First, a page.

Women's self-employment: An act of institutional (dis)integration?

A multilevel, cross-country study

Publikation: Bidrag til tidsskriftTidsskriftartikelForskningpeer review

Resumé

In this paper we investigate the extent to which gender equality disintegrates women's self-employment choice (compared to that for men) and whether this is contingent upon a country's development stage and industries. We rely on symbolic interactionism to argue that employment choices emerge from an interactive conversation between individual and social institutional processes. Using data from 61 countries, we find that overall gender equality is associated with the gender gap in men's and women's self-employment choices and that this association depends upon the country's development stage and industries. Contributions are made to women's entrepreneurship and institutional theory. (C) 2012 Elsevier Inc. All rights reserved.
OriginalsprogEngelsk
TidsskriftJournal of Business Venturing
Vol/bind28
Udgave nummer4
Sider (fra-til)474-488
ISSN0883-9026
DOI
StatusUdgivet - 2013

Fingeraftryk

Industry
Cross-country study
Development stage
Gender equality
Self-employment
Symbolic interactionism
Gender gap
Women's entrepreneurship
Institutional theory

Citer dette

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Women's self-employment: An act of institutional (dis)integration? A multilevel, cross-country study. / Klyver, Kim; Nielsen, Suna Løwe; Evald, Majbritt Rostgaard.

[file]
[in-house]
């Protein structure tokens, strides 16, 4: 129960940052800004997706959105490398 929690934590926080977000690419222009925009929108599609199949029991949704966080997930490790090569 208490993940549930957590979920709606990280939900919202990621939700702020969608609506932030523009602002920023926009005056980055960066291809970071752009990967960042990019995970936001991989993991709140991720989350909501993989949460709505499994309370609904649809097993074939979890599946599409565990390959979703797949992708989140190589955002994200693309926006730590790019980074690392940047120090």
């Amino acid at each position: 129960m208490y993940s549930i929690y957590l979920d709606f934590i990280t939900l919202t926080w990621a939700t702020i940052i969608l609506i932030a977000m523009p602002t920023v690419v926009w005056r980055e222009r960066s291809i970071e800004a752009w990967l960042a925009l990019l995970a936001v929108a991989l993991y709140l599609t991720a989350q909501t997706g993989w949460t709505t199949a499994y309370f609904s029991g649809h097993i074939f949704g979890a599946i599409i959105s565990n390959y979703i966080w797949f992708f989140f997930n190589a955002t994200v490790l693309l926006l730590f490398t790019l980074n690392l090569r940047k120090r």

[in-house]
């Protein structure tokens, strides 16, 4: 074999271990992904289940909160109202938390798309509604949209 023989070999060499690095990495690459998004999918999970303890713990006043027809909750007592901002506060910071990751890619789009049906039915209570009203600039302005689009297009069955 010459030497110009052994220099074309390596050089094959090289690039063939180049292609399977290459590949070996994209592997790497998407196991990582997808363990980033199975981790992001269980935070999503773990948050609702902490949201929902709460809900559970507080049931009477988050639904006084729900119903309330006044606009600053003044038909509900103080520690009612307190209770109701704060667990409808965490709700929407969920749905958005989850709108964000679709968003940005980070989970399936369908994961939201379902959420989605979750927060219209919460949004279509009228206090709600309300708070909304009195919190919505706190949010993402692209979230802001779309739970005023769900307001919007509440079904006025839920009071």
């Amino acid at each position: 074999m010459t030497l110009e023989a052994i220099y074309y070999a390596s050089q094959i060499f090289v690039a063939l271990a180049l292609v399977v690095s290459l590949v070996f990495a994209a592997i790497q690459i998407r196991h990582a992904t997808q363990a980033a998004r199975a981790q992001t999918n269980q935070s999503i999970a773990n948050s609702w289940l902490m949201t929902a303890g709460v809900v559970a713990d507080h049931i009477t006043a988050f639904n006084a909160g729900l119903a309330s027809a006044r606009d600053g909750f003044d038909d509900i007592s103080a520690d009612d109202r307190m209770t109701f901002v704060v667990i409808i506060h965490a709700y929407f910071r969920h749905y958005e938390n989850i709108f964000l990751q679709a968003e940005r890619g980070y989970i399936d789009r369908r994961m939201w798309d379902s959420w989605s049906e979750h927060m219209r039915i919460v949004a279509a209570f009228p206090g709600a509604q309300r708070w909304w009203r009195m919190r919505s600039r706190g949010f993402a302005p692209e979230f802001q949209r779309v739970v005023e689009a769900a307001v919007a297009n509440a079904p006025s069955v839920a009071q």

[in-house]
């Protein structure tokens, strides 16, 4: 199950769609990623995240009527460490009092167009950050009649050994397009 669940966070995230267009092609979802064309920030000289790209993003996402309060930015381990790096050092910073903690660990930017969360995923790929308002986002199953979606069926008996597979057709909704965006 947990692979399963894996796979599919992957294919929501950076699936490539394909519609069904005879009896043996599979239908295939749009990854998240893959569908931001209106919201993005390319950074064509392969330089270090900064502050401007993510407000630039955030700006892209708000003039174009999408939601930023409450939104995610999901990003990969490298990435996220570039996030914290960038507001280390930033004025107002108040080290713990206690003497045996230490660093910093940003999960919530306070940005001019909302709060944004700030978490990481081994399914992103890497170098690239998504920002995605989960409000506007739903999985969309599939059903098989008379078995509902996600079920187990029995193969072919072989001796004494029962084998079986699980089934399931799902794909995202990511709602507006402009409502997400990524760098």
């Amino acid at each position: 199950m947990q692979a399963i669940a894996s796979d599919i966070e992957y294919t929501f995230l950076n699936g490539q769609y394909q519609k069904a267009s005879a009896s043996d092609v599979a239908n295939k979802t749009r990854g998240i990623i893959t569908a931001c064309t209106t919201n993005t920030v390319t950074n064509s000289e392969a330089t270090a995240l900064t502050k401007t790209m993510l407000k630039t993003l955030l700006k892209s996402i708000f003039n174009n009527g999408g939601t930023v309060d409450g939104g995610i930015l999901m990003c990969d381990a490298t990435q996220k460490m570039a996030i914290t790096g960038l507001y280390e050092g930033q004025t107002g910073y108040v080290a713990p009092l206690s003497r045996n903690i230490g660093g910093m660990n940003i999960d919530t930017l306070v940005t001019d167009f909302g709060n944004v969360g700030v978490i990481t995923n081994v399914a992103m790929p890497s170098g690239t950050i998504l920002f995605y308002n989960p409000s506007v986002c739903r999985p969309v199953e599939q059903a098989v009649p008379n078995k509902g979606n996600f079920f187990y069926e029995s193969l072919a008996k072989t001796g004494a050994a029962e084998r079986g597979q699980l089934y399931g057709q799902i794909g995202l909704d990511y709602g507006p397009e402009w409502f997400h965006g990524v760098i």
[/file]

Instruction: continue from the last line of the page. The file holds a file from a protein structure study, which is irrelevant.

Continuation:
I: Journal of Business Venturing, Bind 28, Nr. 4, 2013, s. 474-488.

Publikation: Bidrag til tidsskriftTidsskriftartikelForskningpeer review

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AB - In this paper we investigate the extent to which gender equality disintegrates women's self-employment choice (compared to that for men) and whether this is contingent upon a country's development stage and industries. We rely on symbolic interactionism to argue that employment choices emerge from an interactive conversation between individual and social institutional processes. Using data from 61 countries, we find that overall gender equality is associated with the gender gap in men's and women's self-employment choices and that this association depends upon the country's development stage and industries. Contributions are made to women's entrepreneurship and institutional theory. (C) 2012 Elsevier Inc. All rights reserved.

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